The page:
Opinion: This plan to tax the ultrarich is much simpler and better than Biden’s idea


President Joe Biden and Senate Finance Committee Chair Ron Wyden (D-OR) have proposed different ways to tax unrealized capital gains each year. Its shared goal is understandable, with billions of dollars escaping income tax under current law. But each plan raises serious administrative and legal issues.

We suggest a simpler and more effective approach: taxing the unrealized gains of the rich by dying at a higher rate than if the assets are sold or given away as a gift for life.

An unrealized gain is an increase in the value of an asset, such as shares, that has not yet been sold. Taxing these gains is important because unrealized profits now account for more than half of the impressive amount of wealth of the wealthiest Americans, who have at least $ 100 million in net worth.

The current law encourages the rich to keep their assets until death, when these gains escape the income tax permanently. This happens for two reasons. First, the current law does not treat a legacy as a sale, so no income tax is payable in the event of death. And second, heirs are allowed an “intensified base” where they never pay taxes on any increase in the value of the property during the life of a deceased.

The results: the government loses a massive amount of revenue, wealth inequality is perpetuated across generations, and investors are encouraged to keep (or “block”) unbalanced and less productive portfolios.

More than 50 years ago, two prominent tax experts described not taxing the proceeds of property transferred to death as “the most serious flaw in our federal tax system.”

To fix this long-standing flaw, our plan would tax the unrealized gains on the death of the very rich (couples with more than $ 100 million and singles with more than $ 50 million) on the ordinary income tax rate, currently 37%. But the profits from sales or gift of assets over a lifetime would continue to be taxed at 23.8%. Transfers to spouses would be tax-free. And the very rich would be allowed to deduct their income taxes on the death of their wealth taxes.

Our proposal reverses the existing incentive for valued assets. Instead of encouraging people to keep their assets valued until death to avoid income taxes, our proposal encourages them to sell those assets before they die.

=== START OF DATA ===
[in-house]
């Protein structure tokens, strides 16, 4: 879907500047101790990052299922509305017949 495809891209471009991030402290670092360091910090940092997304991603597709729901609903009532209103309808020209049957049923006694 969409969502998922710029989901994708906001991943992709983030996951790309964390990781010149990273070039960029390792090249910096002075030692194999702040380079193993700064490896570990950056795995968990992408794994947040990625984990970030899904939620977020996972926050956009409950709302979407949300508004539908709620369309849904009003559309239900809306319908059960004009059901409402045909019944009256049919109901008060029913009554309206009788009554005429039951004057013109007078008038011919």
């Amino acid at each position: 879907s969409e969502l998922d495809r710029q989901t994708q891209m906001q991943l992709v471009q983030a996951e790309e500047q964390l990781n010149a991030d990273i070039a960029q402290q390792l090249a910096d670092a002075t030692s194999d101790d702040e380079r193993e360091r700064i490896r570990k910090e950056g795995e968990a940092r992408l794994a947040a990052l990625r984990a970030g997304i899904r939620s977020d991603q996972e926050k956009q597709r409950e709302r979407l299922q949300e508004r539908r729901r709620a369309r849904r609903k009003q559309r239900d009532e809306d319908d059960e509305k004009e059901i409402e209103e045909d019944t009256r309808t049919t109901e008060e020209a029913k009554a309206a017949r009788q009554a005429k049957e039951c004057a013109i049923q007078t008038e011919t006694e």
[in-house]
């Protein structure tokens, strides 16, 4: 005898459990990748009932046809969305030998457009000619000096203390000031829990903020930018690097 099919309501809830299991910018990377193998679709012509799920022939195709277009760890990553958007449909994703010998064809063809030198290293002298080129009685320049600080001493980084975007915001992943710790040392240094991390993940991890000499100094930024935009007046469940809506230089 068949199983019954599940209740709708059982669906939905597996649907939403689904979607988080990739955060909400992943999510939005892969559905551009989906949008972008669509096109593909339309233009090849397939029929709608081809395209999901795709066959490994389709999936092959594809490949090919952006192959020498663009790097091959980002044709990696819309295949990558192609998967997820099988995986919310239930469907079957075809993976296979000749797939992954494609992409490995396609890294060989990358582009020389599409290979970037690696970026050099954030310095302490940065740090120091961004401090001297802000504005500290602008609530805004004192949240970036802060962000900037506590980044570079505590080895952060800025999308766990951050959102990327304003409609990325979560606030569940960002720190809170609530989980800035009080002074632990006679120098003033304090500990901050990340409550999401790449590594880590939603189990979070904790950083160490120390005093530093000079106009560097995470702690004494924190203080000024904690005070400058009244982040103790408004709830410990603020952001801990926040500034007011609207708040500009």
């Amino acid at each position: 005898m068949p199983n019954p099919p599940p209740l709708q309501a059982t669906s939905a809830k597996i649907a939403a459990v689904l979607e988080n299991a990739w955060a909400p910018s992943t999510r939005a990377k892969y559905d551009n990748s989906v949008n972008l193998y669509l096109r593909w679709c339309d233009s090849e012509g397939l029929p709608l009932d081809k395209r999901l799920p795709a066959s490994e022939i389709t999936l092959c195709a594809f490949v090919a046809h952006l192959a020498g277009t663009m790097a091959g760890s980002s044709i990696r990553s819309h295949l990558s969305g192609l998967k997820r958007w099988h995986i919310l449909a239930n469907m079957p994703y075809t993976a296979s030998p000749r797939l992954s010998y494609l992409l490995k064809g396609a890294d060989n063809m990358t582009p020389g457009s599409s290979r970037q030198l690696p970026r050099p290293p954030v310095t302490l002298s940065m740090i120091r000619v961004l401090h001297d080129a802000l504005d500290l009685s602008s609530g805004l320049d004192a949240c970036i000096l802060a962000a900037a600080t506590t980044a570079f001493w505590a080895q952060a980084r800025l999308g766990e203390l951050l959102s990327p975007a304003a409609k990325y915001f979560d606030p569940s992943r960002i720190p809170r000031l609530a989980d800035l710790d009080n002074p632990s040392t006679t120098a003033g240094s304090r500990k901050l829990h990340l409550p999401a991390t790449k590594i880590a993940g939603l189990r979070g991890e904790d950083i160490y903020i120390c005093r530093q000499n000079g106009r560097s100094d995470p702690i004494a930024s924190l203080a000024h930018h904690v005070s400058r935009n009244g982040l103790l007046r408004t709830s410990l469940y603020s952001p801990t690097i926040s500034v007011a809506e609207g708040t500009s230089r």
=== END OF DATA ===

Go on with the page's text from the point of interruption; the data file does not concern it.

For example, imagine a businessman who owns $ 100 billion of his company’s shares, for which he paid nothing when he founded the business. According to our proposal, if he holds his shares to death, he should owe $ 37 billion in income tax. But if he sells for life, he owes $ 23.8 billion. And if he wants to transfer his shares to his children without paying the $ 37 billion, he could give them his shares for the rest of his life and pay $ 23.8 billion.

To determine the scope of our proposal, Rob reviewed data from the 2019 Consumer Finance Survey, which he combined with information from the Forbes 400 (which is excluded from the survey). He estimated that taxpayers subject to our proposal have unrealized gains totaling about $ 7.5 trillion in 2022.

If these households get $ 6 trillion out of their $ 7.5 trillion of that gain over their lifetime, and the remaining $ 1.5 trillion when they die, our proposal would raise nearly $ 2 trillion over time. Over the next 10 years alone, our plan could raise hundreds of billions of dollars, just like the Biden and Wyden plan. (Our plan could raise more than yours eventually, as our death tax rate is higher than Biden and Wyden’s).

To put it simply, we assumed that unrealized gains do not grow over time, which probably makes our estimates conservative.

Burning the richest households to their unrealized earnings on death is much easier to manage than Biden or Wyden’s plans to tax them annually. Our plan would be based on existing wealth tax returns and valuations, which the rich already file, while Biden and Wyden’s plans would impose new annual returns for taxpayers during their lifetime. While few taxpayers would pay the Biden or Wyden tax, many more would have to value all of their assets annually, as taxpayers close to the line could get in and out of the schemes over time. How would the IRS determine if all of these taxpayers presented themselves correctly?

Finally, our proposal to raise taxes on transfers by donation or legacy is well established in the U.S. Constitution, but collecting taxes off transfers during your lifetime raises unresolved legal issues.

Today, the largest and wealthiest taxpayers often cling to assets valued during their lifetime, waiting to be transferred to death. Our plan encourages them to make a living for life, which could lead to more balanced portfolios, expand ownership of these assets, and generate much-needed tax revenue.

Steven M. Rosenthal and Robert McClelland are senior fellows at the Tax Policy Center, a joint venture between the Urban Institute and the Brookings Institution. This was first posted on the TaxVox blog: “Death Capital Gains Tax at a higher rate than for life.”



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